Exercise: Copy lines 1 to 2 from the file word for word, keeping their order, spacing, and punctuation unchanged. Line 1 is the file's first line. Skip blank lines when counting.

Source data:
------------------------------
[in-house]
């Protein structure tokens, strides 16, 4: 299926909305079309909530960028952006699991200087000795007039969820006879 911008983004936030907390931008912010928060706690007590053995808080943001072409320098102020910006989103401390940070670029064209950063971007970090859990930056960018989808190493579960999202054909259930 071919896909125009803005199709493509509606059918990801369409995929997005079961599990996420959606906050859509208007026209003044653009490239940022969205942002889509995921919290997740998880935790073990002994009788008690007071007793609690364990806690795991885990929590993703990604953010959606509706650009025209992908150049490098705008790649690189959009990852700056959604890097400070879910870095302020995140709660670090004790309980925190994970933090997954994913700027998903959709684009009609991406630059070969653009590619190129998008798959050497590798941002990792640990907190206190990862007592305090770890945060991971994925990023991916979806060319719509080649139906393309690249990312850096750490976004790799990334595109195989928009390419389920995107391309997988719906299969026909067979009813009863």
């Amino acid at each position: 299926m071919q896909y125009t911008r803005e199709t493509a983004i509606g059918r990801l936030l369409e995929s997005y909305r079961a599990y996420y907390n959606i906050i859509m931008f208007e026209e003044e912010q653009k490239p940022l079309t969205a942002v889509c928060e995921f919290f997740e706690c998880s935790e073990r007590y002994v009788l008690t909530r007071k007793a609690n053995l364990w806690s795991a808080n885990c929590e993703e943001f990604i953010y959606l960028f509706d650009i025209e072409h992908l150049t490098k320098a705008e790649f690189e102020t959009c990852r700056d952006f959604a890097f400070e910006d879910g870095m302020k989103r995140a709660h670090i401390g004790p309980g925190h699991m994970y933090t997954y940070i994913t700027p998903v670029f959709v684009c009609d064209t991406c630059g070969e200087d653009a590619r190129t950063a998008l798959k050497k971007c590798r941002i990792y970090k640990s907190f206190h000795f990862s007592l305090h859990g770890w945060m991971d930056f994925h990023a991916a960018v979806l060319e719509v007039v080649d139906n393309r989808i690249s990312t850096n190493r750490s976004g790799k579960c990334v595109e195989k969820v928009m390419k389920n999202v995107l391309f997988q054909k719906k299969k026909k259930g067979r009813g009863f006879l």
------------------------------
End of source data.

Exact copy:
[in-house]
């Protein structure tokens, strides 16, 4: 299926909305079309909530960028952006699991200087000795007039969820006879 911008983004936030907390931008912010928060706690007590053995808080943001072409320098102020910006989103401390940070670029064209950063971007970090859990930056960018989808190493579960999202054909259930 071919896909125009803005199709493509509606059918990801369409995929997005079961599990996420959606906050859509208007026209003044653009490239940022969205942002889509995921919290997740998880935790073990002994009788008690007071007793609690364990806690795991885990929590993703990604953010959606509706650009025209992908150049490098705008790649690189959009990852700056959604890097400070879910870095302020995140709660670090004790309980925190994970933090997954994913700027998903959709684009009609991406630059070969653009590619190129998008798959050497590798941002990792640990907190206190990862007592305090770890945060991971994925990023991916979806060319719509080649139906393309690249990312850096750490976004790799990334595109195989928009390419389920995107391309997988719906299969026909067979009813009863």